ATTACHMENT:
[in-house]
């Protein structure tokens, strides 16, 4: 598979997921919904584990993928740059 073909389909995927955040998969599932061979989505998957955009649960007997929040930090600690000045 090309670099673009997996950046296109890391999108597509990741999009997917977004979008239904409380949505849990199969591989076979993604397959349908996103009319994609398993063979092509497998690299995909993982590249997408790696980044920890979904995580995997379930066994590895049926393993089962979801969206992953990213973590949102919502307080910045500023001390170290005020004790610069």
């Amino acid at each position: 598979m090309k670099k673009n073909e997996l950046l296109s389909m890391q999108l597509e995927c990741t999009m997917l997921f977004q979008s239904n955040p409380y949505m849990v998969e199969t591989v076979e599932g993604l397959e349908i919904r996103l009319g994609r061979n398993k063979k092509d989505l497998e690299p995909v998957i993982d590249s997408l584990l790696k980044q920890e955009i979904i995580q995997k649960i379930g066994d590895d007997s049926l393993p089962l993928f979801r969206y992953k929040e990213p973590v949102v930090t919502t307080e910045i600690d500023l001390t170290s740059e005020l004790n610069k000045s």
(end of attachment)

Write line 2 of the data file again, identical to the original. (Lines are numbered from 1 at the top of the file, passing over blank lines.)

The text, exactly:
């Protein structure tokens, strides 16, 4: 598979997921919904584990993928740059 073909389909995927955040998969599932061979989505998957955009649960007997929040930090600690000045 090309670099673009997996950046296109890391999108597509990741999009997917977004979008239904409380949505849990199969591989076979993604397959349908996103009319994609398993063979092509497998690299995909993982590249997408790696980044920890979904995580995997379930066994590895049926393993089962979801969206992953990213973590949102919502307080910045500023001390170290005020004790610069």